Australia: NT cucumber virus quarantine lifted -

Australia: NT cucumber virus quarantine lifted

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Australia: NT cucumber virus quarantine lifted

Quarantine controls for the cucumber green mottle mosaic virus (CGMMV) in Australia's Northern Territory have been removed, according to a release from Australian vegetable and potato grower body Ausveg.

Austraila's Northern Territory Department of Primary Industries made the announcement Feb. 28.

Ausveg had previously been working with affected growers and other stakeholders to develop a CGMMV Management Plan.

"It was important to implement a plan that effectively managed the risk of CGMMV spread, rather than rely on continued quarantine measures that would burden growers," Ausveg's national manager for scientific affairs Dr. Jessica Lye said in the release.

"While the lifting of quarantine controls for CGMMV is certainly a great outcome for growers in the Northern Territory, they will be required to maintain farm biosecurity plans and monitor crops for symptoms of CGMMV infection on an ongoing basis," she said.

Currently growers are collaborating with the Northern Territory Farmers Association and Plant Biosecurity Officers to secure their farm biosecurity plans and guarantee proper management of equipment from the affected areas.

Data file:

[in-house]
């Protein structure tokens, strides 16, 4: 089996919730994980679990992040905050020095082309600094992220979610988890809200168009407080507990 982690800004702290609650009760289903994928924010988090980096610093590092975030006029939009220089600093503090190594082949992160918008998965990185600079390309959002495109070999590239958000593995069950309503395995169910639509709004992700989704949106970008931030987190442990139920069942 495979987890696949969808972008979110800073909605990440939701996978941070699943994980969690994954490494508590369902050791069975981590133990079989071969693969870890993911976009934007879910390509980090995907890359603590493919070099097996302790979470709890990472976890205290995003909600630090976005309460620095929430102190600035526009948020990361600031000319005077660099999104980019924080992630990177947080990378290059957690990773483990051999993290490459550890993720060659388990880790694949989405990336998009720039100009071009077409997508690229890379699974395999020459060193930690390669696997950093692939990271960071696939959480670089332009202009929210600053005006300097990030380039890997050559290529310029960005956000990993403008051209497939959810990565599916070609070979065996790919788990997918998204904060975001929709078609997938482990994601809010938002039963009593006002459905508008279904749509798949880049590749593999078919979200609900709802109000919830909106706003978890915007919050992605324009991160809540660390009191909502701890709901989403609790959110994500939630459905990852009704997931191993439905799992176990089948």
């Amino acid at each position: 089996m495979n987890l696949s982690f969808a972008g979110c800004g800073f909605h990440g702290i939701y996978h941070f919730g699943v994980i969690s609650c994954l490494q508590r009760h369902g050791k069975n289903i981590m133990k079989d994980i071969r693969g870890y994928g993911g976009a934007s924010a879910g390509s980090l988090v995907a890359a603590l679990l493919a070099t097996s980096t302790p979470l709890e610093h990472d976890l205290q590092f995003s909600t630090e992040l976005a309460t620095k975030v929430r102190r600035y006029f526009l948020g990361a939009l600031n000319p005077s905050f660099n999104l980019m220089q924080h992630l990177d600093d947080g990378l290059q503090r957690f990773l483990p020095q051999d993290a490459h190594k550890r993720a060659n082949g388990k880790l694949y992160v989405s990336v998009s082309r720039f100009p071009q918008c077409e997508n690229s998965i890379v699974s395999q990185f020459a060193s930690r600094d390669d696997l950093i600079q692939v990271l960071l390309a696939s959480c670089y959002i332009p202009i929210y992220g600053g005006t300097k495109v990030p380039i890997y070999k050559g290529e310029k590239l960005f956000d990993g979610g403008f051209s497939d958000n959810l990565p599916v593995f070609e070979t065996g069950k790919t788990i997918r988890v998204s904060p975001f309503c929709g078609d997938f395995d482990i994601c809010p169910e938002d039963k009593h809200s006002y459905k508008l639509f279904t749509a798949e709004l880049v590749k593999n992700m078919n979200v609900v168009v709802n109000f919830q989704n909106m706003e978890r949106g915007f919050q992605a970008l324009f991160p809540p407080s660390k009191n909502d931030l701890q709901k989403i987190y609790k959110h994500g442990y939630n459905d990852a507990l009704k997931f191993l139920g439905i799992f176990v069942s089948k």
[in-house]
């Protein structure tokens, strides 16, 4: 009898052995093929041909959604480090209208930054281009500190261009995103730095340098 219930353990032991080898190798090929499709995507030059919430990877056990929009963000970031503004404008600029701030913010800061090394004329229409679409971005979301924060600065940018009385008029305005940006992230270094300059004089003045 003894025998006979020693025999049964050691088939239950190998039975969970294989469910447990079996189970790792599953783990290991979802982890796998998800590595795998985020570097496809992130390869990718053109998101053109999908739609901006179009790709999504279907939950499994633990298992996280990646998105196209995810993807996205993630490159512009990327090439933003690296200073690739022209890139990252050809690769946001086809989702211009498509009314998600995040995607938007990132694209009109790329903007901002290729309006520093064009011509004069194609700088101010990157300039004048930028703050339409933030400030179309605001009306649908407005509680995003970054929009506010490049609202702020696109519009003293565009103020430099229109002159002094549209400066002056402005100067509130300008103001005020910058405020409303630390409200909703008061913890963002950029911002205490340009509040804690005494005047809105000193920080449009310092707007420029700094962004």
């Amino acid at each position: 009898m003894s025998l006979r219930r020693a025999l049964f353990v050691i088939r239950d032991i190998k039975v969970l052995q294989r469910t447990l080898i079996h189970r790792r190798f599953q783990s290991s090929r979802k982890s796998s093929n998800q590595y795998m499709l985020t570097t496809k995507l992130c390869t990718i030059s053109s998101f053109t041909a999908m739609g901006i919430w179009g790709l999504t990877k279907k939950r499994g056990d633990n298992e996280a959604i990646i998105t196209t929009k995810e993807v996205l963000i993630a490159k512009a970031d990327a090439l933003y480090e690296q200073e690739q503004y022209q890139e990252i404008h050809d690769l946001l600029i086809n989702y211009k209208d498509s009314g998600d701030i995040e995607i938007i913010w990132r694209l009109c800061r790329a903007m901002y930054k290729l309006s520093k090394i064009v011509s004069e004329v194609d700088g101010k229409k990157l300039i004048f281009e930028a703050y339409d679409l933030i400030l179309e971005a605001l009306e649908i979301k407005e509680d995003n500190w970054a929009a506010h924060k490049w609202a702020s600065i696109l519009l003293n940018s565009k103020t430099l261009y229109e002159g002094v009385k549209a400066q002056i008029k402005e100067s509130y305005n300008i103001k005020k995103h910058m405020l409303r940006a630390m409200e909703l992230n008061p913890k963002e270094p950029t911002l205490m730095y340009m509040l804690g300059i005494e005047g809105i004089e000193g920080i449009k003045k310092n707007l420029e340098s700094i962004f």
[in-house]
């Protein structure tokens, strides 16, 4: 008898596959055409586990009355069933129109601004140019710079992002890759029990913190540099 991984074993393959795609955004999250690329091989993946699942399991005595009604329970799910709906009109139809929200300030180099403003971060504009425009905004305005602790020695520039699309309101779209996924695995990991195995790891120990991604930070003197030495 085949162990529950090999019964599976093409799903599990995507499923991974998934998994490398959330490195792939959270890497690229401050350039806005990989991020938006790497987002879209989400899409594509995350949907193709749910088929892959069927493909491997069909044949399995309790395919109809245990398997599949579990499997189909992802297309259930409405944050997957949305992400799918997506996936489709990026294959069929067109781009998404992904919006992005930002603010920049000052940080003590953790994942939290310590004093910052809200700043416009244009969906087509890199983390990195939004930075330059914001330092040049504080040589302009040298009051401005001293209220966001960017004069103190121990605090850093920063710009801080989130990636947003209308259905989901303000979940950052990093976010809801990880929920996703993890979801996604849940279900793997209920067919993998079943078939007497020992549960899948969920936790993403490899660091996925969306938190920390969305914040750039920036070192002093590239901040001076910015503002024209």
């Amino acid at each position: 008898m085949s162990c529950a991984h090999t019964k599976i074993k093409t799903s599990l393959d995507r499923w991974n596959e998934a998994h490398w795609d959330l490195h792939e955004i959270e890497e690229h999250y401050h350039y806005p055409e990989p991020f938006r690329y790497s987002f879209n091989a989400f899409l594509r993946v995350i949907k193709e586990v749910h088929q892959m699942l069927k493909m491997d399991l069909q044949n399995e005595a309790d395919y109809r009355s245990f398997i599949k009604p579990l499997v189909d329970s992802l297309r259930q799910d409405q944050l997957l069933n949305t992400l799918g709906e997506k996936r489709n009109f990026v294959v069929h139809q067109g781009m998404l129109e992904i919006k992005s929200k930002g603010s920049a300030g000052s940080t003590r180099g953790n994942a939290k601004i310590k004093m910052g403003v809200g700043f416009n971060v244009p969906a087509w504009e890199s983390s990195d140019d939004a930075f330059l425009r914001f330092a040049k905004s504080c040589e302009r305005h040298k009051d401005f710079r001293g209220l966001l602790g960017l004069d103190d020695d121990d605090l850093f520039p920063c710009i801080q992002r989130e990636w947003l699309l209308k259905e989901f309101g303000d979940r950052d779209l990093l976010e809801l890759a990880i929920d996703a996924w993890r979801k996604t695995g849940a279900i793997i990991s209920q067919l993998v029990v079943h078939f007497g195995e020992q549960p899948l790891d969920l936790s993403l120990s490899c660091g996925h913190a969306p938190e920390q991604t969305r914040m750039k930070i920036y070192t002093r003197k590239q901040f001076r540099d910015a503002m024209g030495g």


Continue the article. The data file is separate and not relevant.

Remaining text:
"The quarantine measures that were put in place to minimise the spread of CGMMV helped to promote good biosecurity practices with growers in the region and, as a result, they have developed specific biosecurity measures for the effective control of CGMMV," said Dr. Lye.

Dr. Lye added that growers should be sufficiently prepared to progress with the growing season considering the effective biosecurity measures enforced. However, they have been advised to test previously infected soil prior to planting to avoid a re-emergence of the vrius.

Currently there is no guarantee the virus will not return, according to Ausveg.

The outbreak of the virus in 2014 forced many growers in the Northern Territory to destroy their crops, while others were impacted by restrictions on domestic trade.


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